- practical and functional version of high fashion of the day
- representing a conservative taste with a bit of a flair of uniqueness
- wanting to blend in with the men & to get along in a male dominated world
- easy to wear; durable and inexpensive
- made more for “sport” than fashion; as opposed to the Edwardians of the day who focused on not working – everything about this must say “working hard”
- accessories and trims; fabrics and colors consistent with the specific year
- skirt design and gores changed every season; this must be exact
- some flexibility so that additional outerwear or alternate blousewaists, etc. can be worn – just as she would have done
- very basic undergarments; mass produced and “cheap”ly made without alteration (we can assume she can’t really sew or cook well)
- adding “tools of the trade” – writing, paper, books, and stenography
- she has to be able to type and take dictation; have all the characteristics of a good resume for a man’s personal secretary
At this point we have narrowed down the silhouette, accessories, and overall design (see Design Development pages). All we need to do is choose from the vintage and authentic items, fabrics, and notions from among the choices we already narrowed down from everything in the whole world. The first choice is color scheme.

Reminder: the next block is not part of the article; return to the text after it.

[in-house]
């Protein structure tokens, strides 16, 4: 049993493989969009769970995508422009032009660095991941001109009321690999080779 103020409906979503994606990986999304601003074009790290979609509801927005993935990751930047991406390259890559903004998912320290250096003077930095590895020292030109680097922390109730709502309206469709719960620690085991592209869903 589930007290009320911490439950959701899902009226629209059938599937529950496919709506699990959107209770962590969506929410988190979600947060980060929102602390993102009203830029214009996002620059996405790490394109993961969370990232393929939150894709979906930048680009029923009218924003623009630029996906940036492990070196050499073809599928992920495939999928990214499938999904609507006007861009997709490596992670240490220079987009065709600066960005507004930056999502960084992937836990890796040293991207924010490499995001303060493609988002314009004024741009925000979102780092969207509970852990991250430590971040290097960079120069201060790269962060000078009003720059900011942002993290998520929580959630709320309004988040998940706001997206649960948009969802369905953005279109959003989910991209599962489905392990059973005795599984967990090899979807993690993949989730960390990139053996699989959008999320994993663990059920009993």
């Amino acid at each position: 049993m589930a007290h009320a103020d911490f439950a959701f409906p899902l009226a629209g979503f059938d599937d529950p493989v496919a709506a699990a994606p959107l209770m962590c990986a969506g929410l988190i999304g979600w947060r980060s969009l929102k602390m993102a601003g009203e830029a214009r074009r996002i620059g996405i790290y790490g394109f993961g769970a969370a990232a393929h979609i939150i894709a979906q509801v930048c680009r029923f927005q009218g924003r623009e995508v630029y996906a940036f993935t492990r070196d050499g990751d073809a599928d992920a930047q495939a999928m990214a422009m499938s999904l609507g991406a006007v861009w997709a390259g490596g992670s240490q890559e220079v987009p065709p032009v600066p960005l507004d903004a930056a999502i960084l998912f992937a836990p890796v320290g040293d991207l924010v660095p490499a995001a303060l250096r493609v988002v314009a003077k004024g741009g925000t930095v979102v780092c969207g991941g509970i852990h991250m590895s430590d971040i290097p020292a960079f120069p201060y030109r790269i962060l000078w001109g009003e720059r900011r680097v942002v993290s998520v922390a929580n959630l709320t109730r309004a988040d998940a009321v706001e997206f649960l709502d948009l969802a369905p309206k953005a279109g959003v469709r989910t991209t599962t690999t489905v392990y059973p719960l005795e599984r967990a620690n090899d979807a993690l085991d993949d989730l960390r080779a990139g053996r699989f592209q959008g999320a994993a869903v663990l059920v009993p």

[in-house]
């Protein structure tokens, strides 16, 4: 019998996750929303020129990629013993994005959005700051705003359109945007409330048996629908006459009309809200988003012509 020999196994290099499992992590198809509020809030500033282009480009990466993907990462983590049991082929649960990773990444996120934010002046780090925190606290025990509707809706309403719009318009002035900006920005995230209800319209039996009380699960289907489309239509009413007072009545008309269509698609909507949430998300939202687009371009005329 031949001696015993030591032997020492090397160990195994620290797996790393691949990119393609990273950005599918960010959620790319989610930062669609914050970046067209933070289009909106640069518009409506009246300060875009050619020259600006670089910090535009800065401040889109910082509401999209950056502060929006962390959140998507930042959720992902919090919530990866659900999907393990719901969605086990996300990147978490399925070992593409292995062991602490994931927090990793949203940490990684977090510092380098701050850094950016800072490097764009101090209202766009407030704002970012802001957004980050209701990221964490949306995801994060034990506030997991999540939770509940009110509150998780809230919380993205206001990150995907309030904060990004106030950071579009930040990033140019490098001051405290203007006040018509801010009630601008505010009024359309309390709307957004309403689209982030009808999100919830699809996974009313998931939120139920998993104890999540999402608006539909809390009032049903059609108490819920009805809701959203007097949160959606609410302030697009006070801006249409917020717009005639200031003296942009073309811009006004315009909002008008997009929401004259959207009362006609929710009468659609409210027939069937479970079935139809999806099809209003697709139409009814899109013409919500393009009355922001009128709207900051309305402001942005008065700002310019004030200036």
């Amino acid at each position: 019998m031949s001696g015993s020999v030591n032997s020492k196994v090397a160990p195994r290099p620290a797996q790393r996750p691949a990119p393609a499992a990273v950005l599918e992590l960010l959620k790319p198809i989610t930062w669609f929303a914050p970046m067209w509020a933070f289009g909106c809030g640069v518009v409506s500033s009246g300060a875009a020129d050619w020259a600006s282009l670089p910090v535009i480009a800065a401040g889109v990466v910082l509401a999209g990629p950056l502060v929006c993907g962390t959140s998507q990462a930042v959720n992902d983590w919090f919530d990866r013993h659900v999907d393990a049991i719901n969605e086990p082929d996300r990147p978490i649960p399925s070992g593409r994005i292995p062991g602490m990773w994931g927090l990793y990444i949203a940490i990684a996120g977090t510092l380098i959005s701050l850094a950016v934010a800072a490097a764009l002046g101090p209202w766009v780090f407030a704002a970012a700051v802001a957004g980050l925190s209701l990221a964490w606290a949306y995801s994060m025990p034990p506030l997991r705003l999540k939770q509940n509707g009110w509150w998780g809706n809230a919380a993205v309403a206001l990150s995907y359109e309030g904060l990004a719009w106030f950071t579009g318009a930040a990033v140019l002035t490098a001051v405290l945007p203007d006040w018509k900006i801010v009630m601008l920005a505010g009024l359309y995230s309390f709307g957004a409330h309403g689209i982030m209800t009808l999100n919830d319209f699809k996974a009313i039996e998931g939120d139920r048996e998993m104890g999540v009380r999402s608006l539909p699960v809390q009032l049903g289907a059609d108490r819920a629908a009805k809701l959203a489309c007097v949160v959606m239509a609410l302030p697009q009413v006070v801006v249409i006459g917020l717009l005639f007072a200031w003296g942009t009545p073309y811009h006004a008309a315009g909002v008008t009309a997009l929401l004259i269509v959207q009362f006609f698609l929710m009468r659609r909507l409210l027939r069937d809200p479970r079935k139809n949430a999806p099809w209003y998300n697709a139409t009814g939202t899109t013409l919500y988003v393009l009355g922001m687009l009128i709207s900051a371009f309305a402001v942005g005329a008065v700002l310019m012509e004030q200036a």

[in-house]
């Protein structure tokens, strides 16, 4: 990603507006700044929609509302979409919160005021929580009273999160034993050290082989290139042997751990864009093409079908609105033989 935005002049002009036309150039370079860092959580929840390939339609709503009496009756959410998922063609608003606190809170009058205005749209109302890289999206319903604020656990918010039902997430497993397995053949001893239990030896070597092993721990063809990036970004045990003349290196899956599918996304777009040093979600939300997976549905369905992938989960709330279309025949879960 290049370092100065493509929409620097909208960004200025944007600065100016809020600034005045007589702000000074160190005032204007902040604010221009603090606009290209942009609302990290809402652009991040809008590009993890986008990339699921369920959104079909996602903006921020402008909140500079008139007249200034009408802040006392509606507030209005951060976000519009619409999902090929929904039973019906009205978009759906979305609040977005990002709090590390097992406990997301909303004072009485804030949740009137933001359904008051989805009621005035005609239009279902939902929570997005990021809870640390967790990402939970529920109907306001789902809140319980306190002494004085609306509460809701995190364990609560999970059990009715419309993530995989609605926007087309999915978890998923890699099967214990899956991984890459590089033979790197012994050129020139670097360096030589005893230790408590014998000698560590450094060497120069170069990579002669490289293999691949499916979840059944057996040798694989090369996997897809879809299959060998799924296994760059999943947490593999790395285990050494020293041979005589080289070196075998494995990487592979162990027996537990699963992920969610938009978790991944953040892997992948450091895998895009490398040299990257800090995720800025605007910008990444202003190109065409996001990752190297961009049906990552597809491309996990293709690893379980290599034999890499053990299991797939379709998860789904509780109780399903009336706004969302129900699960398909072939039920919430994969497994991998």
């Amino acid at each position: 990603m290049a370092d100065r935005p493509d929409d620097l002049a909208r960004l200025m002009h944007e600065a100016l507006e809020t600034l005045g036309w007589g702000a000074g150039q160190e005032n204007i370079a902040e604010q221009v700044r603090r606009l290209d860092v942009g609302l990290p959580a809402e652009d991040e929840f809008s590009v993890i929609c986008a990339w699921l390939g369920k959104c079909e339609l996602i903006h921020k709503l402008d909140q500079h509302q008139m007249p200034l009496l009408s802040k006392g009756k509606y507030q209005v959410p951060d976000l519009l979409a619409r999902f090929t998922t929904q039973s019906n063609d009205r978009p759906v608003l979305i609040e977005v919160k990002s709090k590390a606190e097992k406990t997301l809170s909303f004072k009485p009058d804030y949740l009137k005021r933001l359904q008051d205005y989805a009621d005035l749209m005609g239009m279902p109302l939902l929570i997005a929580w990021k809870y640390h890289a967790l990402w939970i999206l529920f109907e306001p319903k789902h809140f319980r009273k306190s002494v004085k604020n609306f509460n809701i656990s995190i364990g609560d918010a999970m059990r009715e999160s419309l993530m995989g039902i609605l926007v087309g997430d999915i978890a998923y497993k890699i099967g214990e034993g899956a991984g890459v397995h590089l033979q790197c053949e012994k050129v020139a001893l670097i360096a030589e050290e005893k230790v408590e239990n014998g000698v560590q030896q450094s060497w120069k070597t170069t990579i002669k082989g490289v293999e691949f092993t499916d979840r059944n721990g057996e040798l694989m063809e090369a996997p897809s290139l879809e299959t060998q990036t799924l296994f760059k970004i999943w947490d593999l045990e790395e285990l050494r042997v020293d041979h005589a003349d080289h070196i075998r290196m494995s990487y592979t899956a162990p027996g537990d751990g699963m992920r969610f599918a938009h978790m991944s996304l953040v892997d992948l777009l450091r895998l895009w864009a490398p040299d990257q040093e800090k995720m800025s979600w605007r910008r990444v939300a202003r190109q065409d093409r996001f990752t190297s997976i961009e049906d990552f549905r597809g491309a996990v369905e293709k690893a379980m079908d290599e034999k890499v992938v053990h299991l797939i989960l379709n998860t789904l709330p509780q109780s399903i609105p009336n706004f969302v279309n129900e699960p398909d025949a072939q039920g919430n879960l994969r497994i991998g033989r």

Based on research on fabric and color, Burgundy, black, dark blue, or dark gray are the obvious choices. That’s all that is seen in extant garments for the year. Because of the personality trait that she is “conservative” (meaning taught with a religious background and upbringing of the same, she tends to choose sedate colors and styles), and that she feels the need to “blend in” with men – she would choose the man-like black suit.. or gray in this case.
Personality will be expressed through changing accessories.
Simple, classy, basic, and interchangeable are key words for every item in this ensemble from a catalog type petticoat, somewhat outdated (authethentic!) boots, to a plain dark gray skirt and tailored blousewaist.Final Choices
Final Fabric Decisions
Final Notions Selections
In stock we keep period, vintage, and authentic notions such as cameos and buckles. We had this PERFECT 1900 brass buckle – a “cheap” and very small one for a very small woman.
Actually, Bailey and her size were quite average for 1902, which we find when trying to buy or study extant garments and footwear. It’s modern women who are huge. These are suitable for a small and young working woman who is trying to impress on a budge.
The briefcase was a “second thought” after the design had been completed. When sketching, we needed her to be carrying something to work. We went through actual photos of 1900-1906 and found wonderful examples of portfolio briefcases women from around the world were carrying to their jobs. It is only logical Bailey’s would be of leather (living in a cattle city), and might have been a gift from her parents for good luck when she left home. Perhaps it was father’s old ones from his intern days.
Authentic Corset Cover
Authentic Split Drawers
Boots & Stockings